The pandemic has forced us into a new digital transformation. In just a short time we have moved more services online and rely even more on digital technologies to communicate and do our jobs. But where are our boundaries in the new digital age?
|Series||Ethics and Boundaries|
|Next Session||Sept. 9, 2022 10am to 12:00pm|
This program meets live via Zoom from 10:00 a.m. - 12:00 p.m.
Navigating technology in mental health care
The electronic medical record is exposing clinicians to greater privacy and boundary challenges. Internet and social media pressures are also changing the landscape of mental healthcare. Add to this the opportunities and perils of “big data” and subsequent effects on risk assessment and the growing prevalence of telemedicine and you have a lot of change in a short amount of time. This presentation will tackle some of the ethical issues involved in working with the electronic record. We will also discuss boundary issues involved with internet searches of clients, e-mail and texting as therapy, and providing telemedicine services.
- Describe how the electronic health record changes more than simply how we keep records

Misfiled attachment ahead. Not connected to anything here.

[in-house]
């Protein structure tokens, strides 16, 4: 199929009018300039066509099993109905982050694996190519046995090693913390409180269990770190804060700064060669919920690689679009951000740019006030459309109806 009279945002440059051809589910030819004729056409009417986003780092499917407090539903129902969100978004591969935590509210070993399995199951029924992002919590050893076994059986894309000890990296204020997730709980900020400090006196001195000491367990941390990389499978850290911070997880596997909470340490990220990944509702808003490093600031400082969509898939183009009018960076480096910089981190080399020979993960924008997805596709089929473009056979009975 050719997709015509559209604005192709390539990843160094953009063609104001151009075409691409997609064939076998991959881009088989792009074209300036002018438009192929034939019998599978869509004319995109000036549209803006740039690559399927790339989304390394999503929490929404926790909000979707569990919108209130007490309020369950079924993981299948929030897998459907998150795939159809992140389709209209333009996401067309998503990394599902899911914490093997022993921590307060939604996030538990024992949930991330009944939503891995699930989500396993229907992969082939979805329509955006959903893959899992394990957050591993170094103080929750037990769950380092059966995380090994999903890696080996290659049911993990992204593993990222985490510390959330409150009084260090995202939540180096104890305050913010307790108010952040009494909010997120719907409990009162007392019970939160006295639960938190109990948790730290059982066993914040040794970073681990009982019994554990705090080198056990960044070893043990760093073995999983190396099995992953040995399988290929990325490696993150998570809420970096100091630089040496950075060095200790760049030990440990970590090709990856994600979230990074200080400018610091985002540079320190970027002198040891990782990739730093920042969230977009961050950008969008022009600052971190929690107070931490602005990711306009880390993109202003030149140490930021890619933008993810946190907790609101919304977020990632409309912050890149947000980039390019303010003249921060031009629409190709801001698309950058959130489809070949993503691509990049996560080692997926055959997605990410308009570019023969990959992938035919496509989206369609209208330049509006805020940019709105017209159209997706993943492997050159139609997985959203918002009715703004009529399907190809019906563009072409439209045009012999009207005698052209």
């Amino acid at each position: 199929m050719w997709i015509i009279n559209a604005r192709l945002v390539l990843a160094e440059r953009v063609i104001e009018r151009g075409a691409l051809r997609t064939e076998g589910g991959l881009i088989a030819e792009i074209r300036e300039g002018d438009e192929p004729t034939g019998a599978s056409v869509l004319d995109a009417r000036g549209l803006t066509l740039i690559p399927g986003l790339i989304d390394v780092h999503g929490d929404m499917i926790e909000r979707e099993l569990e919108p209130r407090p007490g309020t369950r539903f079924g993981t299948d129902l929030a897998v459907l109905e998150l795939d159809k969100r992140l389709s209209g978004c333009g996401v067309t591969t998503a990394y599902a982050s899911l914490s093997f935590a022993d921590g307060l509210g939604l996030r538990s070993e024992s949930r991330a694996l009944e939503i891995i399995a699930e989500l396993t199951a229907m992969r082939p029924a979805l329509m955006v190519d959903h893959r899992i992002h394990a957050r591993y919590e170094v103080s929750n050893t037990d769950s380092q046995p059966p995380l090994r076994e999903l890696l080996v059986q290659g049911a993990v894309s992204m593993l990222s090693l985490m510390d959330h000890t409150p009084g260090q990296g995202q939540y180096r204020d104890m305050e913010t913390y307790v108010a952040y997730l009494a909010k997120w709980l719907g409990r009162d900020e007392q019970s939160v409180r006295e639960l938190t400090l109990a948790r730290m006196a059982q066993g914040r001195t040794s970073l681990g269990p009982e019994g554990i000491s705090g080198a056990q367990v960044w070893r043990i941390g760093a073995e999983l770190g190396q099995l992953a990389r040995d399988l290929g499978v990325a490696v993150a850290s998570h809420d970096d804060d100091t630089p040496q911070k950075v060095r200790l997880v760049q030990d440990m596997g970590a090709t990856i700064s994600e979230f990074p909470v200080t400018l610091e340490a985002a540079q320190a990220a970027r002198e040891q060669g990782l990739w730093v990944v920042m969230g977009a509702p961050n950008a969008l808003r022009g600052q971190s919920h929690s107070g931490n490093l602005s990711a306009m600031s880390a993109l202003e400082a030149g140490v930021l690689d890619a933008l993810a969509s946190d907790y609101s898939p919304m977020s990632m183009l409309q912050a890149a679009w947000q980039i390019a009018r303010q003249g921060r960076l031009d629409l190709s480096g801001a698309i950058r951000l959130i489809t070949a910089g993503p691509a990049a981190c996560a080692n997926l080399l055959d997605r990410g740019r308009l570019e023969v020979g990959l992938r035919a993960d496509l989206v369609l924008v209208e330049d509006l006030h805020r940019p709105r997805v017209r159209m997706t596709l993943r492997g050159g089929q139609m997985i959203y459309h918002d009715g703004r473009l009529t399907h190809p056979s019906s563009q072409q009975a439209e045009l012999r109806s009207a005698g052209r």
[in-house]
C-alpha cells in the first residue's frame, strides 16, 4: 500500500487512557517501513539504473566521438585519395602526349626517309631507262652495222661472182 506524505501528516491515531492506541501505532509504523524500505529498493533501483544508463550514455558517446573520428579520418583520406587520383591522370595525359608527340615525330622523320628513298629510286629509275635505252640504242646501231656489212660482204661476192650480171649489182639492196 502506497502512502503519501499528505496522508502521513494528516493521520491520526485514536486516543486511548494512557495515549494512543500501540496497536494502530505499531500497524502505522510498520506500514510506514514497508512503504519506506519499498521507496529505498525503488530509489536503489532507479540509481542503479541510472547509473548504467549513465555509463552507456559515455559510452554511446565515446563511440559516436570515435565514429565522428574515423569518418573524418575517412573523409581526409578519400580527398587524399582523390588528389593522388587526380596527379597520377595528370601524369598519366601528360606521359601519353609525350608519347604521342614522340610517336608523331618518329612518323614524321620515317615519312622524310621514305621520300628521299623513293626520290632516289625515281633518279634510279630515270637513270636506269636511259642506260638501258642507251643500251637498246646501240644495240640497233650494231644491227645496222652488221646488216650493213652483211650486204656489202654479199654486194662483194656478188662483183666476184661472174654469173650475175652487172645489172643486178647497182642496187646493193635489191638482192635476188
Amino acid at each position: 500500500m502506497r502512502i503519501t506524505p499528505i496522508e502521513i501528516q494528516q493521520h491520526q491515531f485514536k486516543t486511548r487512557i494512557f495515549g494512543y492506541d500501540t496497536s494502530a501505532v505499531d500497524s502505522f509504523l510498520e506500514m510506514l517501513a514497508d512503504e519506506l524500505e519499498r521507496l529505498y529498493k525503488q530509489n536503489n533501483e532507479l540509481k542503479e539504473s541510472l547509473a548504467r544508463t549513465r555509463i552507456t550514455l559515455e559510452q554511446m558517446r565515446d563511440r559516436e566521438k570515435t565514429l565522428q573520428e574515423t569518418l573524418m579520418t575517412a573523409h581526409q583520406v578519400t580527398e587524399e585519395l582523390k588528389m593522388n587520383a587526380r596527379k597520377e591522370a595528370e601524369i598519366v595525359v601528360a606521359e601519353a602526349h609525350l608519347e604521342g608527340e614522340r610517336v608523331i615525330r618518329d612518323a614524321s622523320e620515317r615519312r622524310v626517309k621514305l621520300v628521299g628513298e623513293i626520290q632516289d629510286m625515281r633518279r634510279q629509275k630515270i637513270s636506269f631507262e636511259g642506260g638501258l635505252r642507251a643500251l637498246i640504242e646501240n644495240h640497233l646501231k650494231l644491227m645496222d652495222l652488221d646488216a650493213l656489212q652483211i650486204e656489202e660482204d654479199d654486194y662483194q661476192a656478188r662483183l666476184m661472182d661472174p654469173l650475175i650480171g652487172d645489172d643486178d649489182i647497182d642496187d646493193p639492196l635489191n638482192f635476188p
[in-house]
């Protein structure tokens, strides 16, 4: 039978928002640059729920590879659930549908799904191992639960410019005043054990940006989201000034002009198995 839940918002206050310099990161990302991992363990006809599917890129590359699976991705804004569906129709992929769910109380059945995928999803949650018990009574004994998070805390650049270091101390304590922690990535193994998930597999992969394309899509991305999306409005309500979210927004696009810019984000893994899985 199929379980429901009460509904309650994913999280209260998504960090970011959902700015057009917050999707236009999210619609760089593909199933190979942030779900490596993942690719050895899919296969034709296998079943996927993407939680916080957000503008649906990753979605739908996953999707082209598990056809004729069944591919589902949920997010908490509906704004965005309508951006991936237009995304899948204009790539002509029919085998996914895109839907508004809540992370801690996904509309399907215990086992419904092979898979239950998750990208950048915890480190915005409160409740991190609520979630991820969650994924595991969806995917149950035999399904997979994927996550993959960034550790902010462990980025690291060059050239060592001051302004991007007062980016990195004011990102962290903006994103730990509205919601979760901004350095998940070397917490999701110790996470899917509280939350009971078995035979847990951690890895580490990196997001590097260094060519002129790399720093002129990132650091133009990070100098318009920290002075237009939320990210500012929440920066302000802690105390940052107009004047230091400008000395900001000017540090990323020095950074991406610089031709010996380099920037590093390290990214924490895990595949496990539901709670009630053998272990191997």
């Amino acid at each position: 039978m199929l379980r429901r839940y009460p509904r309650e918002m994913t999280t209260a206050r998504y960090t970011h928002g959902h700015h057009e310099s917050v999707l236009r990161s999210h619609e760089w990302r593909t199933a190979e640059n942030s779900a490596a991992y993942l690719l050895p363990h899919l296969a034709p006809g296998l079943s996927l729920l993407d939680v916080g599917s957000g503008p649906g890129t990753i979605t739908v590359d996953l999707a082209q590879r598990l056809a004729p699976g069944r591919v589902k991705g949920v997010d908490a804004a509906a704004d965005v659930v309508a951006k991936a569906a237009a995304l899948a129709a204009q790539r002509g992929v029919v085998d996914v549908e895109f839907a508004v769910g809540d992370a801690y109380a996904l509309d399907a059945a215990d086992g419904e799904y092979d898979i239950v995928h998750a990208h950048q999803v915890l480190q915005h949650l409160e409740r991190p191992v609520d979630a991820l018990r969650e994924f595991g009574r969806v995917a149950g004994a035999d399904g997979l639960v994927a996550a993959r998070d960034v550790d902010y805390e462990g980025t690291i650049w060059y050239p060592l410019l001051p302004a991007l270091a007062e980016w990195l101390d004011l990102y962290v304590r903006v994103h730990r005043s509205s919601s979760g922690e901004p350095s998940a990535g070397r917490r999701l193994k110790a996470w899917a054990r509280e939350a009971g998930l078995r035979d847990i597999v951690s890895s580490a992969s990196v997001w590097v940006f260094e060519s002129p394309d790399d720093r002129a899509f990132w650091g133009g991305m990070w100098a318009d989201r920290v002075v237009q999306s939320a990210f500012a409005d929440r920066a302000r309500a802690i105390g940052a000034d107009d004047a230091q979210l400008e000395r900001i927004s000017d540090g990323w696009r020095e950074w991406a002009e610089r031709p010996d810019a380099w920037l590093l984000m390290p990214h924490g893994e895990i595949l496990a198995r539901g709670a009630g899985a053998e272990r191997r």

- Discuss the importance of office social media policies for boundaries
- Analyze how telemedicine is affecting mental health care
- List examples of when searching for client data online may or may not be acceptable
This program satisfies the Wisconsin Social Worker’s Ethics and Boundaries requirements for licensing.
Who should attend
Social workers, counselors, psychologists, marriage and family therapists, substance abuse counselors, school psychologists, and other human service professionals
Dr. David Mays (MD, Ph.D.) is a forensic psychiatrist and directed the forensic program at the Mendota Mental Health Institute in Madison, WI for 13 years. He serves on the clinical faculty at UW–Madison. Dr. Mays is the recipient of the Exemplary Psychiatrist Award from the National Alliance for the Mentally Ill, The Distinguished Service Award from the Alliance for the Mentally Ill of Dane County, and the Exceptional Performance Award from the Wisconsin Department of Health and Family Services. He has treated patients in hospital and outpatient settings with co-morbid substance use problems for 20 years. He is a seasoned clinician and highly sought-after presenter.